Vs. Harveen Kaur, the Hon’ble Supreme Court has ordered that the Court
dealing with the matter can waive the statutory period under Section 13B(2)
of the Hindu Marriage Act, after considering certain parameters. The
relevant portions of the said judgment worth reproduction for disposal of the
case on hand:-

”18. Applying the above to the present situation, we are of the view
that where the Court dealing with a matter is satisfied that a case is made
out to waive the statutory period under Section 13B(2), it can do so after
considering the following:

i) the statutory period of six months specified in Section 13B(2), in
addition to the statutory period of one year under Section 13B(1) of
separation of parties is already over before the first motion itself;

ii) all efforts for mediation/conciliation including efforts in terms
of Order XXXIIA Rule 3 CPC/Section 23(2) of the Act/Section 9 of the Family
Courts Act to reunite the parties have failed and there is no likelihood of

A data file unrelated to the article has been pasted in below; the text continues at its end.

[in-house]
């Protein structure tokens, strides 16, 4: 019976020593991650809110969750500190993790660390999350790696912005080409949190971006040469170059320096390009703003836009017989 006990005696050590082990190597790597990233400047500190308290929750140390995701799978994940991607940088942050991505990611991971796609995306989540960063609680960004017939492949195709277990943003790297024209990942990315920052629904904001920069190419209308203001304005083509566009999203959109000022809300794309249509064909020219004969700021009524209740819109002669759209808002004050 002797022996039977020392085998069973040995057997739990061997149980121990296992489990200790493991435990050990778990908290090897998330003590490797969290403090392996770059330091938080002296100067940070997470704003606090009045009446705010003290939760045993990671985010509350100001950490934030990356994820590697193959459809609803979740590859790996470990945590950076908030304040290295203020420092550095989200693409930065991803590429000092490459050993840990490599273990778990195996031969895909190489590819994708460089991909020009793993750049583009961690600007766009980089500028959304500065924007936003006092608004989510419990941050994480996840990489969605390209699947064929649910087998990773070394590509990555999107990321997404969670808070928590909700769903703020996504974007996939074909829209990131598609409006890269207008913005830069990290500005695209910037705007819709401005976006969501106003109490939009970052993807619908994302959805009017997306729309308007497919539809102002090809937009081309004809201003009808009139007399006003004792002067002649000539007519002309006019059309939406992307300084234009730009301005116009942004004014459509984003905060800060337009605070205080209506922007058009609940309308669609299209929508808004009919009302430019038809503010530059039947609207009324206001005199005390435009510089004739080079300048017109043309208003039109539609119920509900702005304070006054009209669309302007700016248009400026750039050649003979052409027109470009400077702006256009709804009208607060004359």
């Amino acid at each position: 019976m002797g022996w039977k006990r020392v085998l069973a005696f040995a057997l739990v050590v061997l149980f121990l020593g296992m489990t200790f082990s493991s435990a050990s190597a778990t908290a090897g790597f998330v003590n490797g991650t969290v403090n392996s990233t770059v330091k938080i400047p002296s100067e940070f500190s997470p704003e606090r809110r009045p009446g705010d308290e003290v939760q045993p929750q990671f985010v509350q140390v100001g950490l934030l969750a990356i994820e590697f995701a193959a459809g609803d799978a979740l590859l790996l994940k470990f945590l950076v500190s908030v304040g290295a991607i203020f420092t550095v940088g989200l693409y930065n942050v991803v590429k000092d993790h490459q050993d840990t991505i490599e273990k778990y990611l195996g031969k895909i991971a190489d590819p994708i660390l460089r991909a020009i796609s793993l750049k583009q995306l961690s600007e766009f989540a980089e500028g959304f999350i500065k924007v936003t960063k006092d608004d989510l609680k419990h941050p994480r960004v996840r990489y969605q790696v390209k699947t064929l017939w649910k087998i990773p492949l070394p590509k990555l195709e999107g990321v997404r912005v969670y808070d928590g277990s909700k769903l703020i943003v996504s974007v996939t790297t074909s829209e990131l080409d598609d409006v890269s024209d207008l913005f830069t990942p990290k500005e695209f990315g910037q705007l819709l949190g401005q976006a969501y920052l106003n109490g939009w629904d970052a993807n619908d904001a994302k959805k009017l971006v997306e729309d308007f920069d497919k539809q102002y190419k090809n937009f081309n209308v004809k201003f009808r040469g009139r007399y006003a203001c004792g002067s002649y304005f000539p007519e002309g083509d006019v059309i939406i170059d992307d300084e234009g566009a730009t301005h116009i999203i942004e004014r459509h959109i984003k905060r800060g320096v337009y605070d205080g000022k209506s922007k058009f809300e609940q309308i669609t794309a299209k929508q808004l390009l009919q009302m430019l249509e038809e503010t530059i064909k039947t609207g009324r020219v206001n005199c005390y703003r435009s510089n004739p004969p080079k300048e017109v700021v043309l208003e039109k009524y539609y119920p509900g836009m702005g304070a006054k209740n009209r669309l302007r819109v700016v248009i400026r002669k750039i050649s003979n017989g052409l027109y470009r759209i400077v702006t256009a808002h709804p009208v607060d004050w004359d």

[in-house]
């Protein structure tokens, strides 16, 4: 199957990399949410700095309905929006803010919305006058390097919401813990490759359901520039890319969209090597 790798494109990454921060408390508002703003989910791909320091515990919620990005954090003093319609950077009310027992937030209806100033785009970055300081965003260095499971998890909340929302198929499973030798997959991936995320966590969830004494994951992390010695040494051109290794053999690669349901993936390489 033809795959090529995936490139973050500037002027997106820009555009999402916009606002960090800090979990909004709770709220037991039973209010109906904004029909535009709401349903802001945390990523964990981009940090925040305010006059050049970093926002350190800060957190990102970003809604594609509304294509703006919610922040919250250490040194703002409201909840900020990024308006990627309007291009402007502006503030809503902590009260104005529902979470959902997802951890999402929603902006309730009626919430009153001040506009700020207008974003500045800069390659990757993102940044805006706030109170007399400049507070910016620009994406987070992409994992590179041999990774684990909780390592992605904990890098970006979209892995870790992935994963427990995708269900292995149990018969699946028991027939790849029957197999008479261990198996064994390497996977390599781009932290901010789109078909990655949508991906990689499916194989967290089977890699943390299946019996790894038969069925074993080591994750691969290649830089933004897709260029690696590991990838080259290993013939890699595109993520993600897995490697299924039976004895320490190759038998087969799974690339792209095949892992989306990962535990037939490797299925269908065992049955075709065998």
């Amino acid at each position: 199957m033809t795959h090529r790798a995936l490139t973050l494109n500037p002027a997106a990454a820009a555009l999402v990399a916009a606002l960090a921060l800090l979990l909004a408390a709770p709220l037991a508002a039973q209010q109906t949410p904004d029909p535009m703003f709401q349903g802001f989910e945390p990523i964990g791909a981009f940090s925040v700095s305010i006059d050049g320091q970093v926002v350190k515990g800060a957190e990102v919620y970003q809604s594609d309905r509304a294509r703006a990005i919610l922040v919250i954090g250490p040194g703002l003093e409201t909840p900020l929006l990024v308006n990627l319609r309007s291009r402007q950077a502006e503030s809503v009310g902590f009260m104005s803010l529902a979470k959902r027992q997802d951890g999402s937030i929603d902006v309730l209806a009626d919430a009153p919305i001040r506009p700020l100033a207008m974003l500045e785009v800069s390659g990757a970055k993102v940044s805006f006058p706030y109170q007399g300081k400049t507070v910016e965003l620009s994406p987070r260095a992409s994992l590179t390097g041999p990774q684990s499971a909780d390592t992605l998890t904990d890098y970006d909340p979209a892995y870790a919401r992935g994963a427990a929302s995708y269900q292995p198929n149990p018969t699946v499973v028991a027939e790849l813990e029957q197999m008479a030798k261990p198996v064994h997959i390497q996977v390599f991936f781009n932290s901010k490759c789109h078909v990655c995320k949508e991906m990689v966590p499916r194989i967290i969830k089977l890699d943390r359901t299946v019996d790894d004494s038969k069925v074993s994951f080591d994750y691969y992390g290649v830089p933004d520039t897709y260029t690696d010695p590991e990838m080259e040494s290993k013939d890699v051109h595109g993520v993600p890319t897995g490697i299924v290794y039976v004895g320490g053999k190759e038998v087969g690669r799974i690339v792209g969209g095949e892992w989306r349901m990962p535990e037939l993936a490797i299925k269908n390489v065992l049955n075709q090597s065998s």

success in that direction by any further efforts;

iii) the parties have genuinely settled their differences including
alimony, custody of child or any other pending issues between the parties;

iv) the waiting period will only prolong their agony.

19. The waiver application can be filed one week after the first motion
giving reasons for the prayer for waiver.

20. If the above conditions are satisfied, the waiver of the waiting
period for the second motion will be in the discretion of the concerned

21. Since we are of the view that the period mentioned in Section
13B(2) is not mandatory but directory, it will be open to the Court to
exercise its discretion in the facts and circumstances of each case where
there is no possibility of parties resuming cohabitation and there are
chances of alternative rehabilitation.

22. Needless to say that in conducting such proceedings the Court can
also use the medium of video conferencing and also permit genuine
representation of the parties through close relations such as parents or
siblings where the parties are unable to appear in person for any just and